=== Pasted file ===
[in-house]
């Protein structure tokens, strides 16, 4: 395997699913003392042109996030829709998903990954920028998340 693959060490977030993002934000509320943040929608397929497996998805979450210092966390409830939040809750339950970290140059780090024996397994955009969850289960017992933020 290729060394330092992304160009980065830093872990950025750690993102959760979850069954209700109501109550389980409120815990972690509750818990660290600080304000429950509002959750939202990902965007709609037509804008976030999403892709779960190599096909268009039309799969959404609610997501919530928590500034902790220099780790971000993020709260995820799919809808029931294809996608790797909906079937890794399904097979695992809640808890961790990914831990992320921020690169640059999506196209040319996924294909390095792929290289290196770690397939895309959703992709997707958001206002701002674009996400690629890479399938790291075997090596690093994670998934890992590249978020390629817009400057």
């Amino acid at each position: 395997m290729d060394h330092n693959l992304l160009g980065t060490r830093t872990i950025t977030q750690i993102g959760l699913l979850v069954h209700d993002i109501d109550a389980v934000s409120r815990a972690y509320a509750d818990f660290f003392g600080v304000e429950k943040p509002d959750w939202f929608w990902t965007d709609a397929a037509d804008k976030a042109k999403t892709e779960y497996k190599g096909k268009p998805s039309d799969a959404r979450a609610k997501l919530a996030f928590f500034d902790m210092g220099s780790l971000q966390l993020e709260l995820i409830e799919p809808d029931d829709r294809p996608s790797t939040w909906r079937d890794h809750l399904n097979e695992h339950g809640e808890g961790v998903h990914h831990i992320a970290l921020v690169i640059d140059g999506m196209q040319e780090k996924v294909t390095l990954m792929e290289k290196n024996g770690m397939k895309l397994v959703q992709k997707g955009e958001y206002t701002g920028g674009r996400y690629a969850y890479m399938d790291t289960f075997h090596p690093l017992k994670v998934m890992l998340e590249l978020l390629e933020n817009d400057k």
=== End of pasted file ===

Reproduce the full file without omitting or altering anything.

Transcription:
[in-house]
């Protein structure tokens, strides 16, 4: 395997699913003392042109996030829709998903990954920028998340 693959060490977030993002934000509320943040929608397929497996998805979450210092966390409830939040809750339950970290140059780090024996397994955009969850289960017992933020 290729060394330092992304160009980065830093872990950025750690993102959760979850069954209700109501109550389980409120815990972690509750818990660290600080304000429950509002959750939202990902965007709609037509804008976030999403892709779960190599096909268009039309799969959404609610997501919530928590500034902790220099780790971000993020709260995820799919809808029931294809996608790797909906079937890794399904097979695992809640808890961790990914831990992320921020690169640059999506196209040319996924294909390095792929290289290196770690397939895309959703992709997707958001206002701002674009996400690629890479399938790291075997090596690093994670998934890992590249978020390629817009400057």
């Amino acid at each position: 395997m290729d060394h330092n693959l992304l160009g980065t060490r830093t872990i950025t977030q750690i993102g959760l699913l979850v069954h209700d993002i109501d109550a389980v934000s409120r815990a972690y509320a509750d818990f660290f003392g600080v304000e429950k943040p509002d959750w939202f929608w990902t965007d709609a397929a037509d804008k976030a042109k999403t892709e779960y497996k190599g096909k268009p998805s039309d799969a959404r979450a609610k997501l919530a996030f928590f500034d902790m210092g220099s780790l971000q966390l993020e709260l995820i409830e799919p809808d029931d829709r294809p996608s790797t939040w909906r079937d890794h809750l399904n097979e695992h339950g809640e808890g961790v998903h990914h831990i992320a970290l921020v690169i640059d140059g999506m196209q040319e780090k996924v294909t390095l990954m792929e290289k290196n024996g770690m397939k895309l397994v959703q992709k997707g955009e958001y206002t701002g920028g674009r996400y690629a969850y890479m399938d790291t289960f075997h090596p690093l017992k994670v998934m890992l998340e590249l978020l390629e933020n817009d400057k």